Last week the New England Journal of Medicine published the study eye care professionals have long been waiting for, comparing treatments for macular degeneration (AMD). The CATT study (“Comparison of Age-Related Macular Degeneration Treatments Trials”) was funded by the American National Eye Institute (NEI) to compare Lucentis and Avastin head-to-head in the treatment of AMD.
AMD is the leading cause of blindness in Australia and affects 1 in 7 people over 50. The most aggressive form, “wet” AMD, was for years effectively untreatable, until Lucentis was developed. Lucentis is a monoclonal antibody fragment (Fab) that binds to a protein called VEGF. We need VEGF to produce new blood vessels in the body, but when it is over-produced it can cause diseases such as AMD, proliferative diabetic retinopathy and retinopathy of prematurity. While ophthalmologists were waiting for the FDA (the US regulatory body controlling medicines) to approve Lucentis, they began using Avastin, a Fab that comes from the same parent molecule as Lucentis, and which is usually used in cancer treatment. They found it worked very well for AMD.
Most ophthalmologists have long believed that Avastin is as good as Lucentis for treating AMD, and it is considerably cheaper (US$50 compared to US$2000 per dose), but since Lucentis gained approval and PBS listing in Australia it has been far more widely prescribed. Avastin remains unapproved for AMD and in Australia its ophthalmic use is limited to management of diabetic retinopathy and retinal vein occlusion, and in public hospitals where PBS benefits don’t apply. The makers of Lucentis insist that Lucentis is better, although a year’s treatment with Lucentis costs more than US$20,000 and a year’s treatment with Avastin costs around US$400.
Wouldn’t you think that the makers of Avastin would try and show that it is equally good and seek to have it approved for use in AMD? Well, here’s the problem: Lucentis and Avastin were both developed by Genentech (based in San Francisco but now owned by Swiss giant Roche), although Lucentis is sold in Australia by Novartis. Since Genentech spent US$1.2 billion developing Lucentis, it is simply not in their interests to encourage the use of a drug that costs 40 times less. When Avastin is used in cancer treatment much larger doses are given, and Genentech already earns around US$2.5 billion annually from its sale.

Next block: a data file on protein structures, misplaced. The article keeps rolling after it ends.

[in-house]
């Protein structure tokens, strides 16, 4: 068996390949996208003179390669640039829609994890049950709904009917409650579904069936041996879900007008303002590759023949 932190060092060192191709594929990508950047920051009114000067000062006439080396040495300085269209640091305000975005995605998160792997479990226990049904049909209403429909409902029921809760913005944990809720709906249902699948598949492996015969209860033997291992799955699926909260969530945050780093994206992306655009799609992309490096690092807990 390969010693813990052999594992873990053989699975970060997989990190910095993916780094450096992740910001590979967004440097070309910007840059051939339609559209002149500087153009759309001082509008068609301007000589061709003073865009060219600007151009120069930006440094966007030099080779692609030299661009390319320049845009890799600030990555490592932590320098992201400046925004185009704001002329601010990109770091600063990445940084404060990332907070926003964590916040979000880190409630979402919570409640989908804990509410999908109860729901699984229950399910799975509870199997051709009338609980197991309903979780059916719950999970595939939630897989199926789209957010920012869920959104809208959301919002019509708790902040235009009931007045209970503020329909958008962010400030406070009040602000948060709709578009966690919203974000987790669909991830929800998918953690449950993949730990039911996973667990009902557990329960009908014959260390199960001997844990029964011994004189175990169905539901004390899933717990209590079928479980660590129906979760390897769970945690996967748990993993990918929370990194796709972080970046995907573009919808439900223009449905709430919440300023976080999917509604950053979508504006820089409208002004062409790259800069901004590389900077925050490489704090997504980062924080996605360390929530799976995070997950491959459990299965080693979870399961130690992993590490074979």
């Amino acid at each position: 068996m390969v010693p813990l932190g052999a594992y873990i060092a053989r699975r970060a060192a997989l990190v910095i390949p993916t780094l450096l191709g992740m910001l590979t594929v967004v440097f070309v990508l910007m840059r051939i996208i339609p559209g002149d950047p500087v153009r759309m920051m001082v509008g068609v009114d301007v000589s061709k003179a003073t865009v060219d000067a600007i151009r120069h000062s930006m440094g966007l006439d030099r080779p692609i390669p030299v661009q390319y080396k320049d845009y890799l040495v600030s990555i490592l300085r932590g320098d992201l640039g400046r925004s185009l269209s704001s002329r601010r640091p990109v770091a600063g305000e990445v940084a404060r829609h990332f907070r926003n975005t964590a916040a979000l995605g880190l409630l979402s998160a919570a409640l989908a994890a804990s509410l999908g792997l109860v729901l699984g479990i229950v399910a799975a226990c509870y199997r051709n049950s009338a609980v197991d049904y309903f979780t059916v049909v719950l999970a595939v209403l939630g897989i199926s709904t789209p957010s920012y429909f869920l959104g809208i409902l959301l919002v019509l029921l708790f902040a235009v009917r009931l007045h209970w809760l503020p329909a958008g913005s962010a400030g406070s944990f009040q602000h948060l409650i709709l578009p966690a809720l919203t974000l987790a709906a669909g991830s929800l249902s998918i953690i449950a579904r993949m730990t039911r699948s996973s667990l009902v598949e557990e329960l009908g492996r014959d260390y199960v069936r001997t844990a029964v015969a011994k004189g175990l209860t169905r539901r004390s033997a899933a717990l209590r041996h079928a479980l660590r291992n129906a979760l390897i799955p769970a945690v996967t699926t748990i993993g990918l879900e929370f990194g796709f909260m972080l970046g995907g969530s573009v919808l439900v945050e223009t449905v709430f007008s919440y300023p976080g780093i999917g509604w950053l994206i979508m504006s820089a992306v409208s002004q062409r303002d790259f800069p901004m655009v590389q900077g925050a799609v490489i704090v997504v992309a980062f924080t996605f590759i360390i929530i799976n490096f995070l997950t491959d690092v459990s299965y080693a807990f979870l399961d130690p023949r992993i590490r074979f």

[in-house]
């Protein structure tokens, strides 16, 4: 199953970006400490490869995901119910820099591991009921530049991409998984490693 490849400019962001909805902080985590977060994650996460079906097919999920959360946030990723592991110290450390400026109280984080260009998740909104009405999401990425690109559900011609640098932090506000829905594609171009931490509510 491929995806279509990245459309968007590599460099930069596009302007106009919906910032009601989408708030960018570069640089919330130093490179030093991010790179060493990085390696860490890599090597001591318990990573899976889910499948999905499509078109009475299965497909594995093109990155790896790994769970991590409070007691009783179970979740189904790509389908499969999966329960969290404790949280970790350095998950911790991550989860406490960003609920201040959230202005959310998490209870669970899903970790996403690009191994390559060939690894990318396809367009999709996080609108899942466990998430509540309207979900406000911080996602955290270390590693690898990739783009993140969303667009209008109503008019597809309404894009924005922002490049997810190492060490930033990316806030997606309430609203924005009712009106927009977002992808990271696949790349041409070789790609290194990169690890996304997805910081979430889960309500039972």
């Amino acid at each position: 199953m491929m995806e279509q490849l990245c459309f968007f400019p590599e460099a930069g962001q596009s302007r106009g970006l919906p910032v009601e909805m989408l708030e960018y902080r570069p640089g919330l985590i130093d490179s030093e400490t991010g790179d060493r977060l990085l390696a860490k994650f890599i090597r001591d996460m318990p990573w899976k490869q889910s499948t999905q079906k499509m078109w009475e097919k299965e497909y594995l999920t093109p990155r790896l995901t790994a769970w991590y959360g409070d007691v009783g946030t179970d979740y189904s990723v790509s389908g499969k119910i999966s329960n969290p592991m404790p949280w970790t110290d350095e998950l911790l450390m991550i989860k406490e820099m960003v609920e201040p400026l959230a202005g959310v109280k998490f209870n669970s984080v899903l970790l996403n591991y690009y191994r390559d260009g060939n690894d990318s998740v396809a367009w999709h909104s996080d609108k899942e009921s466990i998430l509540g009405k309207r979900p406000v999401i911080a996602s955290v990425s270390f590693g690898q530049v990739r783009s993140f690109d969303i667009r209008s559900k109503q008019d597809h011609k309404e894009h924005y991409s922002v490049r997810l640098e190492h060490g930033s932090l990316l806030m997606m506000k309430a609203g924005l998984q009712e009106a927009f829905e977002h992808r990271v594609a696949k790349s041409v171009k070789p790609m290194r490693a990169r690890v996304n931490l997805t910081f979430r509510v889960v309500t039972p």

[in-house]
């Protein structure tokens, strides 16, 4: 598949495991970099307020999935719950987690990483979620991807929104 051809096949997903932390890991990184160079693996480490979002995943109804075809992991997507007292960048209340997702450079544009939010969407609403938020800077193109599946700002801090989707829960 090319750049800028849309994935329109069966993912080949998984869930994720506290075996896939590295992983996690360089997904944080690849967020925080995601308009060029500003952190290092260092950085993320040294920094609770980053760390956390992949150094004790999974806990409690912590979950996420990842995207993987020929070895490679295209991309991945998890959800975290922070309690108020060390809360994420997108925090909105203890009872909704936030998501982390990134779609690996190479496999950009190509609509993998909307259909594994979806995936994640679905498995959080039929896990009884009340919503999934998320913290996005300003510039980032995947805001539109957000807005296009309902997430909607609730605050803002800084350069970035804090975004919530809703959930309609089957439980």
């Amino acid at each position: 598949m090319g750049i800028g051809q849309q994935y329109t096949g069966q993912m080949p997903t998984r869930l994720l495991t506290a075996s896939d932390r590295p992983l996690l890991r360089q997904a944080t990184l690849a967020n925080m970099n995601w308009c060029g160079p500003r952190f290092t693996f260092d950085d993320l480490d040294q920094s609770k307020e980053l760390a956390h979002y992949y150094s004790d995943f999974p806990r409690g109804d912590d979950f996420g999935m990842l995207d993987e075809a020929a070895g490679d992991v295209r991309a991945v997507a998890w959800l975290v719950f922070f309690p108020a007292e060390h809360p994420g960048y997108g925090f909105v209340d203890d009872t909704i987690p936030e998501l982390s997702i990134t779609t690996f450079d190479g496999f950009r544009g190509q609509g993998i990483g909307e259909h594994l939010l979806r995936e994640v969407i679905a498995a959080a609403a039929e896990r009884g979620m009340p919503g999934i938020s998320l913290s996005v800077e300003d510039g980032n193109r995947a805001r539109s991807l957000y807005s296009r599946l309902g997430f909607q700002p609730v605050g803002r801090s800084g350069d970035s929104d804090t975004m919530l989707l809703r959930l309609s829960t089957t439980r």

So it has been left to the publicly-funded NEI to produce the first good randomised controlled trial (RCT) of Lucentis v Avastin, the CATT. It’s a very well designed study that recruited 1208 patients, and compared the two drugs across two regimens. They came out equal in their ability to treat AMD and restore or maintain vision. There were slightly more hospitalizations in the Avastin patients (24% compared to 19%), and this needs more study.
Both drugs work very well in the management of “wet” AMD, and have revolutionized the treatment of patients with this debilitating disease. We now know that they are equally good. But the importance of this study also extends to the public health sphere, where politicians and health bureaucrats need to try to do more and more with less and less. There were almost 130,000 scripts for Lucentis dispensed in Australia in 2010, costing the Australian taxpayer more than $220 million through the PBS subsidy. If the same patients were treated with Avastin, an additional $214 million dollars would have been available for other health problems. Perhaps for disability support services, mental health, or indigenous eye care?
It also brings into sharp focus the complex nature of our relationship with the pharmaceutical industry, whether as doctors, optometrists or patients. We need the industry to invest in Research & Development, and the industry needs to be able to realize a profit to justify that initial investment, or new drug development will decline. But we can’t always rely on the industry to deliver value, and conflicts of interest can occur. We need to be aware that pharmaceutical companies are still primarily answerable to their shareholders, not to their customers, our patients.
(Article citation: The CATT Research Group. Ranibizumab and Bevacizumab for Neovascular Age-Related Macular Degeneration. N Engl J Med. 2011 Apr 28. [Epub ahead of print])